Report reveals “growing expectations” from food consumers
A report from Lloyd’s Register has suggested that consumers in the US are more concerned about food waste than ever before, and expect more to be done by brands to tackle the issue.
The US food industry is facing increasing pressure to alleviate safety concerns, after a report from global food safety certification experts, Lloyd’s Register, has suggested that almost half of American consumers had actively changed their shopping habits in the last 12 months following a food scare, and are said to have ‘growing expectations’ regarding food waste and food safety.
The report follows a survey of over 1,000 US consumers and is said to have revealed serious concerns around food waste in particular. 88 percent of US shoppers saw food waste as a ‘big problem’, while two-thirds did not believe enough is being done by large food brands to tackle the growing issue and 67 percent believed that the world’s biggest food brands are not doing enough to tackle plastic waste.
However, despite these concerns about large brands and company responsibilities, 18 percent of consumers considered food waste as a personal priority when choosing a food product.
“The research provides a brief overview of the food shopping habits of US consumers. While there are some contradictions in place, the research reveals growing demands on retailers and restaurants relating to food waste, plastic use and safety concerns,” commented Stuart Kelly, Global Head of Commercial at Lloyd’s Register.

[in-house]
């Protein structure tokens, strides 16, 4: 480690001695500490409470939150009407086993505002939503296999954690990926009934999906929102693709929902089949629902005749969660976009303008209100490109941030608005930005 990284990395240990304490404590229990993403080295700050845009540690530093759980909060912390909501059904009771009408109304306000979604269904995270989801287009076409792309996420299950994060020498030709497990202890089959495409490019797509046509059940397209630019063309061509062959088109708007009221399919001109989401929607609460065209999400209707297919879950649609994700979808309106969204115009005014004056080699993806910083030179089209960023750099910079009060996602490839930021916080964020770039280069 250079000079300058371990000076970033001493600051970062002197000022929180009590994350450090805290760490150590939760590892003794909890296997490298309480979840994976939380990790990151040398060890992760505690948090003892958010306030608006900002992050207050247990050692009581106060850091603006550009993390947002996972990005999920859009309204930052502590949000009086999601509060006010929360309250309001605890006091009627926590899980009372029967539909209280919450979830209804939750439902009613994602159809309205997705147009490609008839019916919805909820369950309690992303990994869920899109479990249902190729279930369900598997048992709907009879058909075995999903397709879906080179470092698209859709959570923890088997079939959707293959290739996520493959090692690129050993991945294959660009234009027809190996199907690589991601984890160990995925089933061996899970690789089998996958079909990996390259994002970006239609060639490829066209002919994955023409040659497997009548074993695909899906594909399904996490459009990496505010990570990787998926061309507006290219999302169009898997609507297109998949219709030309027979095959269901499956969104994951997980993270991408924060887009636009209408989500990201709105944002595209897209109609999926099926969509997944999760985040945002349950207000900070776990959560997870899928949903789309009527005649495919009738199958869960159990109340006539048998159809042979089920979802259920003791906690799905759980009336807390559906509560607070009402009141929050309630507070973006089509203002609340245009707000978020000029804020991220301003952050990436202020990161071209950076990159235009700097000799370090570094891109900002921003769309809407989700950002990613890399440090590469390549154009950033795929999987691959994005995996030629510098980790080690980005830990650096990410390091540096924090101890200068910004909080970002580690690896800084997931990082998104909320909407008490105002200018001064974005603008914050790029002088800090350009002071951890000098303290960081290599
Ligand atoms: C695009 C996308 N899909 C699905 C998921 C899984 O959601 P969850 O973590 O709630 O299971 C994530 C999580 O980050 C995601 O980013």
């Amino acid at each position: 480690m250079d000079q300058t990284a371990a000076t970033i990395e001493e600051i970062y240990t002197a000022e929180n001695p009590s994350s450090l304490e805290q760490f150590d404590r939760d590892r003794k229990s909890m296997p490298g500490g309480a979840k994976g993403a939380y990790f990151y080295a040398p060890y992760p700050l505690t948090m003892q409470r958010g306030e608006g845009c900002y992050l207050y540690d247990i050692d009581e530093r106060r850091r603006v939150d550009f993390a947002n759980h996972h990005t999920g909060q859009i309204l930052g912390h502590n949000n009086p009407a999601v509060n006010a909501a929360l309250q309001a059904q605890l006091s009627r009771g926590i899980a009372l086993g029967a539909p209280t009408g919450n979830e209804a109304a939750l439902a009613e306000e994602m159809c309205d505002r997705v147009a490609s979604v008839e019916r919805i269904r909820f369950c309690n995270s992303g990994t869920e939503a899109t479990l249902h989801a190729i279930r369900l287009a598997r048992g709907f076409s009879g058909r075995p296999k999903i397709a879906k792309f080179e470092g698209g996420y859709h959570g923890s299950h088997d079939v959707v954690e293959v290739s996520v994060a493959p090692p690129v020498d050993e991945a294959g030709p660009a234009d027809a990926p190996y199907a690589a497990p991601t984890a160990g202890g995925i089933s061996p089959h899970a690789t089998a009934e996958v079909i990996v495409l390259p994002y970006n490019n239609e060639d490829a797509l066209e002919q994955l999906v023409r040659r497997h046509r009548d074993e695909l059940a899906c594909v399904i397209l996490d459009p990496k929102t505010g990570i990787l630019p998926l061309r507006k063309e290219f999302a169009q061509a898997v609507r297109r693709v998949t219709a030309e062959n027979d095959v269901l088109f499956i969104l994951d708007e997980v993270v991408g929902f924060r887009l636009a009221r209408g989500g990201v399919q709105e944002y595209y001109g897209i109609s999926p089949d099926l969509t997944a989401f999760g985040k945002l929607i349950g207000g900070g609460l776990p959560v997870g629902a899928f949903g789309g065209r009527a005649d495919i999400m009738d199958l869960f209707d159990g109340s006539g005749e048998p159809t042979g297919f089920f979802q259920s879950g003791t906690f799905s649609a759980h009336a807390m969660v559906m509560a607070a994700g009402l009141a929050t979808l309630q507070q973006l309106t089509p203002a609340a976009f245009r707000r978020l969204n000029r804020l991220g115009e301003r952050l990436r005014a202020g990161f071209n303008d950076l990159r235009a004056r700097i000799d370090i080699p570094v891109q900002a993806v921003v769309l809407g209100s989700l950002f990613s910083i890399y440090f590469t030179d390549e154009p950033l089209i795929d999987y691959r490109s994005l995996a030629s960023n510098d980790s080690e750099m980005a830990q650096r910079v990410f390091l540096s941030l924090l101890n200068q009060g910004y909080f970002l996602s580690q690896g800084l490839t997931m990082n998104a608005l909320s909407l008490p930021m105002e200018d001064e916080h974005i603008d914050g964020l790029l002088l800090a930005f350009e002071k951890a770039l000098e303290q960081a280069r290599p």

“One of the stand-out statistics that should raise alarm bells for the food industry is the willingness of consumers to actively change their shopping habits as a result of a food scare. As an industry, we understand that food processes are extremely safe, however the report suggests that negative headlines around safety is perhaps having a more significant impact on buying trends than first realised. The question we must ask now is, how can the food industry come together and overcome these barriers?”
The research also suggested that there is a lack of confidence in labelling and food information, with only 48 percent saying they were ‘fairly confident’ that food listed as organically farmed is authentic.
The report also revealed that consumers were somewhat concerned about vegan products, with the report showing only one-fifth of respondents were very confident that vegan or plant-based alternatives do not contain meat.
“Veganism continues to grow, but our research shows scepticism surrounding the products. Only one-third of respondents, for example, believe meat substitutes are a healthier option, while many are not entirely confident that they are suitable for a vegan diet,” Kelly said.
“The reality is that the food we eat is the safest and most authentic it has ever been. This mistrust and credibility gap in consumers’ minds needs addressing and the food industry must come together to alleviate concerns. With a high percentage of US shoppers wanting to know the precise ingredients in all products, it is important for all suppliers to question how this can be achieved and what can be done to allay these doubts.”